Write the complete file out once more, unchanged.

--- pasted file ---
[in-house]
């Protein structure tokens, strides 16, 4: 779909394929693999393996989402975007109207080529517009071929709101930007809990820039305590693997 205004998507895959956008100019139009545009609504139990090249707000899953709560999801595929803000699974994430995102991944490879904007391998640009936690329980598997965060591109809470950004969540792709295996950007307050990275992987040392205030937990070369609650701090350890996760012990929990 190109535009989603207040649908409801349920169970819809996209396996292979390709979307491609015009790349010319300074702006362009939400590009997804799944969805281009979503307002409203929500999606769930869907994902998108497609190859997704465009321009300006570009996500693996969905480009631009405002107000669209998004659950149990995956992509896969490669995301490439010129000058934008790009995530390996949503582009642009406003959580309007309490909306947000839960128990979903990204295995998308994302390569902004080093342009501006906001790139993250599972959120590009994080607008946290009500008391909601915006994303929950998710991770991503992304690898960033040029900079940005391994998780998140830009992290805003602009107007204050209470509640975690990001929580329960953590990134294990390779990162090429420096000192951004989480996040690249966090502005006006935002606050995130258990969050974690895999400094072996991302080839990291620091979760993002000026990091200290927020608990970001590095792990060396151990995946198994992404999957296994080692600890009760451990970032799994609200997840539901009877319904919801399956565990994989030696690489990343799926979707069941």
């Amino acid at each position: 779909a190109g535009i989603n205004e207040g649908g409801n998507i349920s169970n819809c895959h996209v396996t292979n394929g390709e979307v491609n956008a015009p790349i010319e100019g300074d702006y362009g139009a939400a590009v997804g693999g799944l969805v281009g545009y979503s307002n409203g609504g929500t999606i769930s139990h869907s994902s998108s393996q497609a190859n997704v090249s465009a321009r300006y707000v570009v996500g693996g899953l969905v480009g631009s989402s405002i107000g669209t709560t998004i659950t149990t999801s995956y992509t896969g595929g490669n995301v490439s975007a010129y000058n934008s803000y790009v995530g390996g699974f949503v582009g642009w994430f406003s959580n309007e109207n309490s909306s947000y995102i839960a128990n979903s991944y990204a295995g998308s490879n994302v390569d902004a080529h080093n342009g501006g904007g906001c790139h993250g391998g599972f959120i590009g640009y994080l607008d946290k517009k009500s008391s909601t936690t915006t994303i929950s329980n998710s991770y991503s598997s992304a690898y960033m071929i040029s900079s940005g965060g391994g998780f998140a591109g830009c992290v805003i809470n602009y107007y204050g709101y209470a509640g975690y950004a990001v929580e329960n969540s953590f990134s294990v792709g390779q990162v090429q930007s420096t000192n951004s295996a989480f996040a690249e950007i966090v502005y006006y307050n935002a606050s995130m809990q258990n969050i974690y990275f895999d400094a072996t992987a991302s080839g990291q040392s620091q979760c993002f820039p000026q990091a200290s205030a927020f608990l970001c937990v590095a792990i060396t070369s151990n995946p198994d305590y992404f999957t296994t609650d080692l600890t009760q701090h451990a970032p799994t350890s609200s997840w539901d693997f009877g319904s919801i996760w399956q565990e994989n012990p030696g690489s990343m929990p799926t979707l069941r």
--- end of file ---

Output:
[in-house]
């Protein structure tokens, strides 16, 4: 779909394929693999393996989402975007109207080529517009071929709101930007809990820039305590693997 205004998507895959956008100019139009545009609504139990090249707000899953709560999801595929803000699974994430995102991944490879904007391998640009936690329980598997965060591109809470950004969540792709295996950007307050990275992987040392205030937990070369609650701090350890996760012990929990 190109535009989603207040649908409801349920169970819809996209396996292979390709979307491609015009790349010319300074702006362009939400590009997804799944969805281009979503307002409203929500999606769930869907994902998108497609190859997704465009321009300006570009996500693996969905480009631009405002107000669209998004659950149990995956992509896969490669995301490439010129000058934008790009995530390996949503582009642009406003959580309007309490909306947000839960128990979903990204295995998308994302390569902004080093342009501006906001790139993250599972959120590009994080607008946290009500008391909601915006994303929950998710991770991503992304690898960033040029900079940005391994998780998140830009992290805003602009107007204050209470509640975690990001929580329960953590990134294990390779990162090429420096000192951004989480996040690249966090502005006006935002606050995130258990969050974690895999400094072996991302080839990291620091979760993002000026990091200290927020608990970001590095792990060396151990995946198994992404999957296994080692600890009760451990970032799994609200997840539901009877319904919801399956565990994989030696690489990343799926979707069941």
């Amino acid at each position: 779909a190109g535009i989603n205004e207040g649908g409801n998507i349920s169970n819809c895959h996209v396996t292979n394929g390709e979307v491609n956008a015009p790349i010319e100019g300074d702006y362009g139009a939400a590009v997804g693999g799944l969805v281009g545009y979503s307002n409203g609504g929500t999606i769930s139990h869907s994902s998108s393996q497609a190859n997704v090249s465009a321009r300006y707000v570009v996500g693996g899953l969905v480009g631009s989402s405002i107000g669209t709560t998004i659950t149990t999801s995956y992509t896969g595929g490669n995301v490439s975007a010129y000058n934008s803000y790009v995530g390996g699974f949503v582009g642009w994430f406003s959580n309007e109207n309490s909306s947000y995102i839960a128990n979903s991944y990204a295995g998308s490879n994302v390569d902004a080529h080093n342009g501006g904007g906001c790139h993250g391998g599972f959120i590009g640009y994080l607008d946290k517009k009500s008391s909601t936690t915006t994303i929950s329980n998710s991770y991503s598997s992304a690898y960033m071929i040029s900079s940005g965060g391994g998780f998140a591109g830009c992290v805003i809470n602009y107007y204050g709101y209470a509640g975690y950004a990001v929580e329960n969540s953590f990134s294990v792709g390779q990162v090429q930007s420096t000192n951004s295996a989480f996040a690249e950007i966090v502005y006006y307050n935002a606050s995130m809990q258990n969050i974690y990275f895999d400094a072996t992987a991302s080839g990291q040392s620091q979760c993002f820039p000026q990091a200290s205030a927020f608990l970001c937990v590095a792990i060396t070369s151990n995946p198994d305590y992404f999957t296994t609650d080692l600890t009760q701090h451990a970032p799994t350890s609200s997840w539901d693997f009877g319904s919801i996760w399956q565990e994989n012990p030696g690489s990343m929990p799926t979707l069941r």